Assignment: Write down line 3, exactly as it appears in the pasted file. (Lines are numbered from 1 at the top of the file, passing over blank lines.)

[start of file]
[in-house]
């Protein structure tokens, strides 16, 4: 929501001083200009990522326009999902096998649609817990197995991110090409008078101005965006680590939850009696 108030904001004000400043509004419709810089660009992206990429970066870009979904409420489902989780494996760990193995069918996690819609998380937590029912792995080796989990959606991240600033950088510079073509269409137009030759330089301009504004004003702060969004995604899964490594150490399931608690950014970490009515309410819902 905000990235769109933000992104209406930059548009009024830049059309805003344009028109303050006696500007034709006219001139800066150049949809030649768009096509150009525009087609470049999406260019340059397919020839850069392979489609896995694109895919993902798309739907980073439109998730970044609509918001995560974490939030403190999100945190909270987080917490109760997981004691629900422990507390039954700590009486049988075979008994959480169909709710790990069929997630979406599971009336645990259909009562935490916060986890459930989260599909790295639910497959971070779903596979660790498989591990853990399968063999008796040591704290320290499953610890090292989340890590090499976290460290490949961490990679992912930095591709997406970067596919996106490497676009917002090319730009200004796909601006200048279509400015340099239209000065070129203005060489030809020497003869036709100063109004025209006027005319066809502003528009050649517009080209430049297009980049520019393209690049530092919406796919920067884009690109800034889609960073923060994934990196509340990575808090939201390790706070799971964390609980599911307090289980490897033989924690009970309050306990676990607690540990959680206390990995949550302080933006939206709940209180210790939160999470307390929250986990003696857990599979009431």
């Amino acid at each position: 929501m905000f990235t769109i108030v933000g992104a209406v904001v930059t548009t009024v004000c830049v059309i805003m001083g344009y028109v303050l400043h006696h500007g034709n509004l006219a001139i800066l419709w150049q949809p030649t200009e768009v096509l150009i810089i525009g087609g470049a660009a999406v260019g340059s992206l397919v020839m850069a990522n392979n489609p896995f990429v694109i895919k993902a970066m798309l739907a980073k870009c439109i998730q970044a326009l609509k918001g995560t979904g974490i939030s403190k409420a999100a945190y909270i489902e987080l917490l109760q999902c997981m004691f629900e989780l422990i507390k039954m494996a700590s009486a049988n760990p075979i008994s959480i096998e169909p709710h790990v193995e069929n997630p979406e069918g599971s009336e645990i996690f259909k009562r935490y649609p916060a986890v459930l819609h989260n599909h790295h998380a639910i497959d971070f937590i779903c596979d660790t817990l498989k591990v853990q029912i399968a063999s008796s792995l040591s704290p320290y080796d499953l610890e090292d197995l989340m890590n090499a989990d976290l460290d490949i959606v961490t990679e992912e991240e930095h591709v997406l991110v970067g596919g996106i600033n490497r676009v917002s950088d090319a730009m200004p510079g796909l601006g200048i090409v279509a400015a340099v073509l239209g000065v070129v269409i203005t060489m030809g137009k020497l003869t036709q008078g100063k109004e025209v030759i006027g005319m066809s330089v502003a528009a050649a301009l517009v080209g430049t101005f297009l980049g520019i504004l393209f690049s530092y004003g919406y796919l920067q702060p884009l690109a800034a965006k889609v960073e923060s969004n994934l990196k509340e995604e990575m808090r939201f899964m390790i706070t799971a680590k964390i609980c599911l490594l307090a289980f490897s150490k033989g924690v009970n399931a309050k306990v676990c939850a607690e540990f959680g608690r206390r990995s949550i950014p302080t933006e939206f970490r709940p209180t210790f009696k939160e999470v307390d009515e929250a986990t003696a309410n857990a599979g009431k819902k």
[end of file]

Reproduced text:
């Amino acid at each position: 929501m905000f990235t769109i108030v933000g992104a209406v904001v930059t548009t009024v004000c830049v059309i805003m001083g344009y028109v303050l400043h006696h500007g034709n509004l006219a001139i800066l419709w150049q949809p030649t200009e768009v096509l150009i810089i525009g087609g470049a660009a999406v260019g340059s992206l397919v020839m850069a990522n392979n489609p896995f990429v694109i895919k993902a970066m798309l739907a980073k870009c439109i998730q970044a326009l609509k918001g995560t979904g974490i939030s403190k409420a999100a945190y909270i489902e987080l917490l109760q999902c997981m004691f629900e989780l422990i507390k039954m494996a700590s009486a049988n760990p075979i008994s959480i096998e169909p709710h790990v193995e069929n997630p979406e069918g599971s009336e645990i996690f259909k009562r935490y649609p916060a986890v459930l819609h989260n599909h790295h998380a639910i497959d971070f937590i779903c596979d660790t817990l498989k591990v853990q029912i399968a063999s008796s792995l040591s704290p320290y080796d499953l610890e090292d197995l989340m890590n090499a989990d976290l460290d490949i959606v961490t990679e992912e991240e930095h591709v997406l991110v970067g596919g996106i600033n490497r676009v917002s950088d090319a730009m200004p510079g796909l601006g200048i090409v279509a400015a340099v073509l239209g000065v070129v269409i203005t060489m030809g137009k020497l003869t036709q008078g100063k109004e025209v030759i006027g005319m066809s330089v502003a528009a050649a301009l517009v080209g430049t101005f297009l980049g520019i504004l393209f690049s530092y004003g919406y796919l920067q702060p884009l690109a800034a965006k889609v960073e923060s969004n994934l990196k509340e995604e990575m808090r939201f899964m390790i706070t799971a680590k964390i609980c599911l490594l307090a289980f490897s150490k033989g924690v009970n399931a309050k306990v676990c939850a607690e540990f959680g608690r206390r990995s949550i950014p302080t933006e939206f970490r709940p209180t210790f009696k939160e999470v307390d009515e929250a986990t003696a309410n857990a599979g009431k819902k």